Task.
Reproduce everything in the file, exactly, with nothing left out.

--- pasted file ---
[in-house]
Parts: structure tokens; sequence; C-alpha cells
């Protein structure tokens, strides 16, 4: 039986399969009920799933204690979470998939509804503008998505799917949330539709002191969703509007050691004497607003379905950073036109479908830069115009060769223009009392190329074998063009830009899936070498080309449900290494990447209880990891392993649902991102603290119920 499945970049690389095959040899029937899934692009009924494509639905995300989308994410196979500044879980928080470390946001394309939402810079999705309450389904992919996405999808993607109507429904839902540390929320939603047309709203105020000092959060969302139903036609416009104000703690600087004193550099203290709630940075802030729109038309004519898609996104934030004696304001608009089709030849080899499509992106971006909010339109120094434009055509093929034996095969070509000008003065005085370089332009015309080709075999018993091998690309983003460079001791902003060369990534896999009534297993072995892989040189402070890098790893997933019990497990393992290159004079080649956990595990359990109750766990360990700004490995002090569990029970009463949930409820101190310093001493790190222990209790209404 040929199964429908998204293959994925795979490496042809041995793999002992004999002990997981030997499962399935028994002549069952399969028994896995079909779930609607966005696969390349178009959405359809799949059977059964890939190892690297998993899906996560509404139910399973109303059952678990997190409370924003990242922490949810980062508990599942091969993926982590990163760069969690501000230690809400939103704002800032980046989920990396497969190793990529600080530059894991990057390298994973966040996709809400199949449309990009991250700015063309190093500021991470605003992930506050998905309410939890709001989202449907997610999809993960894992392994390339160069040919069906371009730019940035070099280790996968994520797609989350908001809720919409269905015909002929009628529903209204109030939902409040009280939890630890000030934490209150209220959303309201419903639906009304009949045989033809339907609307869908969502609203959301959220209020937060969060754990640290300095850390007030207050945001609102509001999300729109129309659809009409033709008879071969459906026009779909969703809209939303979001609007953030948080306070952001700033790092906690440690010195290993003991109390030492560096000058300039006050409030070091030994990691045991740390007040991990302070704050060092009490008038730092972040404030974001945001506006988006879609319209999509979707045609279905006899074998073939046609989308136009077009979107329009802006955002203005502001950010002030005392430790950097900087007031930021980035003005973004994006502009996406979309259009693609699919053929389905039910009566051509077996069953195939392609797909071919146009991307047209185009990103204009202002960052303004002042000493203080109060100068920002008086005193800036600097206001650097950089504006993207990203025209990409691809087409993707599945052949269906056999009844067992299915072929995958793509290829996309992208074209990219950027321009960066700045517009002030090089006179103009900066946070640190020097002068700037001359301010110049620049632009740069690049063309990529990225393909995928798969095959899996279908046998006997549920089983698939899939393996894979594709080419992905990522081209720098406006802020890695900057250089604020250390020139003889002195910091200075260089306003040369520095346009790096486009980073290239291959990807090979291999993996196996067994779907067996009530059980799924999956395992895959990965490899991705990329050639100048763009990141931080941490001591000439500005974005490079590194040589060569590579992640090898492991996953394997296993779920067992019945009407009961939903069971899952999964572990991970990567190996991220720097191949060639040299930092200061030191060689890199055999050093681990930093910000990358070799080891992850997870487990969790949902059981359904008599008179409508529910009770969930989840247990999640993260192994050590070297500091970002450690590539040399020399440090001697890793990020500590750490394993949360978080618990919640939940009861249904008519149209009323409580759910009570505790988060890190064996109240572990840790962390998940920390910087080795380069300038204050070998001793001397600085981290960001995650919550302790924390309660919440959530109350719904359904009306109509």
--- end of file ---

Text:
[in-house]
Parts: structure tokens; sequence; C-alpha cells
């Protein structure tokens, strides 16, 4: 039986399969009920799933204690979470998939509804503008998505799917949330539709002191969703509007050691004497607003379905950073036109479908830069115009060769223009009392190329074998063009830009899936070498080309449900290494990447209880990891392993649902991102603290119920 499945970049690389095959040899029937899934692009009924494509639905995300989308994410196979500044879980928080470390946001394309939402810079999705309450389904992919996405999808993607109507429904839902540390929320939603047309709203105020000092959060969302139903036609416009104000703690600087004193550099203290709630940075802030729109038309004519898609996104934030004696304001608009089709030849080899499509992106971006909010339109120094434009055509093929034996095969070509000008003065005085370089332009015309080709075999018993091998690309983003460079001791902003060369990534896999009534297993072995892989040189402070890098790893997933019990497990393992290159004079080649956990595990359990109750766990360990700004490995002090569990029970009463949930409820101190310093001493790190222990209790209404 040929199964429908998204293959994925795979490496042809041995793999002992004999002990997981030997499962399935028994002549069952399969028994896995079909779930609607966005696969390349178009959405359809799949059977059964890939190892690297998993899906996560509404139910399973109303059952678990997190409370924003990242922490949810980062508990599942091969993926982590990163760069969690501000230690809400939103704002800032980046989920990396497969190793990529600080530059894991990057390298994973966040996709809400199949449309990009991250700015063309190093500021991470605003992930506050998905309410939890709001989202449907997610999809993960894992392994390339160069040919069906371009730019940035070099280790996968994520797609989350908001809720919409269905015909002929009628529903209204109030939902409040009280939890630890000030934490209150209220959303309201419903639906009304009949045989033809339907609307869908969502609203959301959220209020937060969060754990640290300095850390007030207050945001609102509001999300729109129309659809009409033709008879071969459906026009779909969703809209939303979001609007953030948080306070952001700033790092906690440690010195290993003991109390030492560096000058300039006050409030070091030994990691045991740390007040991990302070704050060092009490008038730092972040404030974001945001506006988006879609319209999509979707045609279905006899074998073939046609989308136009077009979107329009802006955002203005502001950010002030005392430790950097900087007031930021980035003005973004994006502009996406979309259009693609699919053929389905039910009566051509077996069953195939392609797909071919146009991307047209185009990103204009202002960052303004002042000493203080109060100068920002008086005193800036600097206001650097950089504006993207990203025209990409691809087409993707599945052949269906056999009844067992299915072929995958793509290829996309992208074209990219950027321009960066700045517009002030090089006179103009900066946070640190020097002068700037001359301010110049620049632009740069690049063309990529990225393909995928798969095959899996279908046998006997549920089983698939899939393996894979594709080419992905990522081209720098406006802020890695900057250089604020250390020139003889002195910091200075260089306003040369520095346009790096486009980073290239291959990807090979291999993996196996067994779907067996009530059980799924999956395992895959990965490899991705990329050639100048763009990141931080941490001591000439500005974005490079590194040589060569590579992640090898492991996953394997296993779920067992019945009407009961939903069971899952999964572990991970990567190996991220720097191949060639040299930092200061030191060689890199055999050093681990930093910000990358070799080891992850997870487990969790949902059981359904008599008179409508529910009770969930989840247990999640993260192994050590070297500091970002450690590539040399020399440090001697890793990020500590750490394993949360978080618990919640939940009861249904008519149209009323409580759910009570505790988060890190064996109240572990840790962390998940920390910087080795380069300038204050070998001793001397600085981290960001995650919550302790924390309660919440959530109350719904359904009306109509």